As part of our series of posts about women in BIM, we wanted to take a closer look at the pathways to a career in BIM. Here at The CAD Room, our team is made up of people with a wide variety of backgrounds. Not all of them have specific industry experience but instead, have trained on the job. You can see this if you take a look at any of our previous Women in BIM posts, such as the one which talks about Sophia – our 2D CAD Manager.

The traditional route to a post as a 2D CAD manager is usually to complete a BTEC in Building Engineering or an HND in Architecture or even a BSc in Construction Management. Instead, Sophia completed an HND in Spatial Design and then went to work in 2D CAD on the residential side of the construction industry, before joining The CAD Room.

The CAD Room has taken a less traditional approach than most BIM companies to recruiting as we feel this gives us a wider pool of talent to choose from. BIM is a niche industry, and as such, there can be difficulties associated with recruiting experienced digital engineers with a construction or industrial background.

What we’ve chosen to focus on, rather than qualifications as such, are more general skills such as excellent communication, both verbally and written. This is because a large part of most BIM-related jobs requires you to interact with all of the people involved in the project to ensure everyone is working collaboratively.  Above average IT skills are also a plus as this will help you to drive the BIM model forward.

We find that working with the team, helping them to understand the software we use, the data created and how to use this data is the best way for them to get a grasp of it – regardless of their background. There are also external training courses available for those who want to beef up their knowledge, such as that on offer from ICE (Institution of Civil Engineers).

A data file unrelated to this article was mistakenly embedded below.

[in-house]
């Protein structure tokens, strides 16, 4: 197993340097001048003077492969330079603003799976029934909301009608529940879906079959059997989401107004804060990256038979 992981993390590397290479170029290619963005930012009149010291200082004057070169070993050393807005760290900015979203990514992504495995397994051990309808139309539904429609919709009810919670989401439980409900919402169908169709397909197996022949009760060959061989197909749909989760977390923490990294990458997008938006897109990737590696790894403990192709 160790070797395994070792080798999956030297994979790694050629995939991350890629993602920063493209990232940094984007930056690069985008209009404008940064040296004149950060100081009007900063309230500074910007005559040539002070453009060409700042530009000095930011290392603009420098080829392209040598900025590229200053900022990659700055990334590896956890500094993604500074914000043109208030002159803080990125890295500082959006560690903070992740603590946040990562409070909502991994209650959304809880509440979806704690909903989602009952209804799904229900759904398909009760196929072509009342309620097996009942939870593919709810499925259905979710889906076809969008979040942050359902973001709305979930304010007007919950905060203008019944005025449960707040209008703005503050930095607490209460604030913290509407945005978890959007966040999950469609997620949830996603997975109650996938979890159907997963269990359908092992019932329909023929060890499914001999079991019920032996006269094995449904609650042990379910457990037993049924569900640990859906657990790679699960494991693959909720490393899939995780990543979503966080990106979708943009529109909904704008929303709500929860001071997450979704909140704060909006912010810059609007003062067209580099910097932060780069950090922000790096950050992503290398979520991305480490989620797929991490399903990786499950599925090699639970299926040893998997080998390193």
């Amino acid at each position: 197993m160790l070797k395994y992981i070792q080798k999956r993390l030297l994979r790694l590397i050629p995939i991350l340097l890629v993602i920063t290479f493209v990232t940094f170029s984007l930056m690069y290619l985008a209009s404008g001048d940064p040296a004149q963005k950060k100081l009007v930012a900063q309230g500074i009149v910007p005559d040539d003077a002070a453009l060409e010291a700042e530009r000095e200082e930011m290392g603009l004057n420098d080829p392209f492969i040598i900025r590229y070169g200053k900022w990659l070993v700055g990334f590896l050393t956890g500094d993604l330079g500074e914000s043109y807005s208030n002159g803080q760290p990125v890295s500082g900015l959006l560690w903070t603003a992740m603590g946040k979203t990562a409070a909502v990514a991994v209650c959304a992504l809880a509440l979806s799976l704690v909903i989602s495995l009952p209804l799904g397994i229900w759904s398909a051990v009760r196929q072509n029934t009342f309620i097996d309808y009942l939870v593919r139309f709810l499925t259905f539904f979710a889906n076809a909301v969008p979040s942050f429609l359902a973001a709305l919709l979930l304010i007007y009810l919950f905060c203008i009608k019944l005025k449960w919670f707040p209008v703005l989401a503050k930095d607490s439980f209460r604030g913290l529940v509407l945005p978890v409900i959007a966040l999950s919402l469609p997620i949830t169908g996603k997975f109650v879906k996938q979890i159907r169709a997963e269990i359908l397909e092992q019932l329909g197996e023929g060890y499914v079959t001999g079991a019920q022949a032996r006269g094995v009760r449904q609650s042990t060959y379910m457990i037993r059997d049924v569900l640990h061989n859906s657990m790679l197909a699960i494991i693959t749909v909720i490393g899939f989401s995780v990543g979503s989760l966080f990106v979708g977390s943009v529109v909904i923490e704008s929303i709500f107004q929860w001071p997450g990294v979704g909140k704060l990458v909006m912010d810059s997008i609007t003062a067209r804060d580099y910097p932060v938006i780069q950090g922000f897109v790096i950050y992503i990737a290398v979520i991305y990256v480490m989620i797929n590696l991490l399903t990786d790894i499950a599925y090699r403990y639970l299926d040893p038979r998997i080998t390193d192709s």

ICE offers a BIM for Infrastructure training course, which is seen as the leading BIM training programme. It takes two days to complete and covers every aspect of BIM in detail – from the application to data, through contractual issues and insurance too – a really comprehensive course. It also makes sure that every course attendee also has a good understanding of the Government’s Learning Outcomes Framework.

As Emma, Office Manager at The CAD Room says, we “are very supportive of progressing women and respectful of that.” After Emma joined us, for example, she expressed an interest in taking on HR work as well, and so we supported her in achieving a degree in HR Management. Another excellent example of the support we provide is Dionne, our Trainee CAD/BIM Technician.

Dionne had completed an Architecture course at University, which gave her a good understanding of AutoCAD – which is essential for this role. However, her knowledge of MEP wasn’t as strong, and so we supported her through her chosen CIBSE (Chartered Institute of Building Services Engineers) course.

As you can see, there are many routes you can take to get into a career in BIM, and we can help to support you to do that. If you would like to work with us, take a look at our careers page to find out more.